Sunday, May 8, 2016

Academic Freedoms Among Others

Freedom is something priceless. How could one define it? How could one know what it is? 

It is like life. Difficult to define, except as what it is not. Life is that which is not death! So too, freedom is that which is not constrained, fettered or in shackles, mental or physical.

Mental restraint may be as cruel, if not more so, than physical curtailment of liberty. 

There are many kinds of freedoms - to travel (remember one take off from an aircraft for dissent), to speak, to think, to practice and propagate religion, to carry on professions, to write, to subscribe to political ideologies, to gather in protest and so on.

When there are so many varieties of freedoms, why is it that on academia there are many kinds of manacles?

Teachers and students experience all kinds of restrictions. Should we not have a more liberal academic world where many flowers may bloom?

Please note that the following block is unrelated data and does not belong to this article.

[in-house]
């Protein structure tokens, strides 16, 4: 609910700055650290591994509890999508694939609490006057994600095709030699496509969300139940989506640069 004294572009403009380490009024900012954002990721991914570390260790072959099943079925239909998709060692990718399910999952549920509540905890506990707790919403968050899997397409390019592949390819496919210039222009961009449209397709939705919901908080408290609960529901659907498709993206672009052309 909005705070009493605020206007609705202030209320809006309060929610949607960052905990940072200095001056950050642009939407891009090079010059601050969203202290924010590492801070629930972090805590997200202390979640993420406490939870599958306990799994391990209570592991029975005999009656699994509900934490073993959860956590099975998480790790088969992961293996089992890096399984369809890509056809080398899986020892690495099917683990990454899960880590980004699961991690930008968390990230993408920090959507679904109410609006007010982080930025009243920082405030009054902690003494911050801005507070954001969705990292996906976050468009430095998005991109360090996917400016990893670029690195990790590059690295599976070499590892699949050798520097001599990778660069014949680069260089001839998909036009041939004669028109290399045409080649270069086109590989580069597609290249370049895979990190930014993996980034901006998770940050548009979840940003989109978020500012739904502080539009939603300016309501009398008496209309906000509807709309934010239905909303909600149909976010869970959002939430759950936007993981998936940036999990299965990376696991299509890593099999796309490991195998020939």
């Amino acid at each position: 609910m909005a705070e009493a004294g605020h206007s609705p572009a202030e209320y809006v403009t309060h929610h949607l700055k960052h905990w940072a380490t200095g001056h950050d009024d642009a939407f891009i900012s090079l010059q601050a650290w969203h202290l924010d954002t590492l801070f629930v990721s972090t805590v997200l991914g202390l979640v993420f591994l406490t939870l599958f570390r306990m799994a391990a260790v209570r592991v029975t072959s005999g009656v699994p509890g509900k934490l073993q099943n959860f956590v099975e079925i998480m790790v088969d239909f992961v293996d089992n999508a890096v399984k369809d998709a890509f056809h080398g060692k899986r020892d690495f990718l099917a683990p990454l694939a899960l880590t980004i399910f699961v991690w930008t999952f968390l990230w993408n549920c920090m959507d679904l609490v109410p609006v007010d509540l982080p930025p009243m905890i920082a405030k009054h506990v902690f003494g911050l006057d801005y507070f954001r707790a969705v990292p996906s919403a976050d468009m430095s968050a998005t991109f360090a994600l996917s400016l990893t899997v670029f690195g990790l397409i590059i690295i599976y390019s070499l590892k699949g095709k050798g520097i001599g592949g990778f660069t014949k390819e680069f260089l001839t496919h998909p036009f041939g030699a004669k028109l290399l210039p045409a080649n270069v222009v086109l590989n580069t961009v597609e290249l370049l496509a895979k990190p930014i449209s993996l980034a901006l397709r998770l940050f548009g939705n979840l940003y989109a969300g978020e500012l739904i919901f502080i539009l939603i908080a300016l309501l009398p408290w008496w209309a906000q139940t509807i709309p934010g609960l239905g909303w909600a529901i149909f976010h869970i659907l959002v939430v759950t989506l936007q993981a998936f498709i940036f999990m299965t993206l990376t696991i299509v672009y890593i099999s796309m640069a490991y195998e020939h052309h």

Could we attribute the lack of innovative or original work out from our academia as due to lack of freedoms?

Take a look at three websites; one is Kingston University of the UK, the second is our own JNU and the third, IIT, Chennai.

Here are the links.
  1. Kingston
  2. JNU
  3. IIT, Chennai

The difference is so striking that one wonders where has all our fabled IT prowess gone!

The first is all about students, faculty, courses, facilities, admissions - information useful to those seeking to enter it.

The second two are pathetic. They open with photos of functions, mostly of some government minister or official.

The ethos prevalent here.

A reflection of this is in the recent JNU controversy. Even a judge while granting bail imagined it necessary to the student to curb his youthful exuberance. 

In this context an article in 'The Hindu' of 3 May 2016, titled, "A case for open academic spaces", by Thelma Raju and Noor Ameena makes interesting reading. (Please click the title to access the article.)

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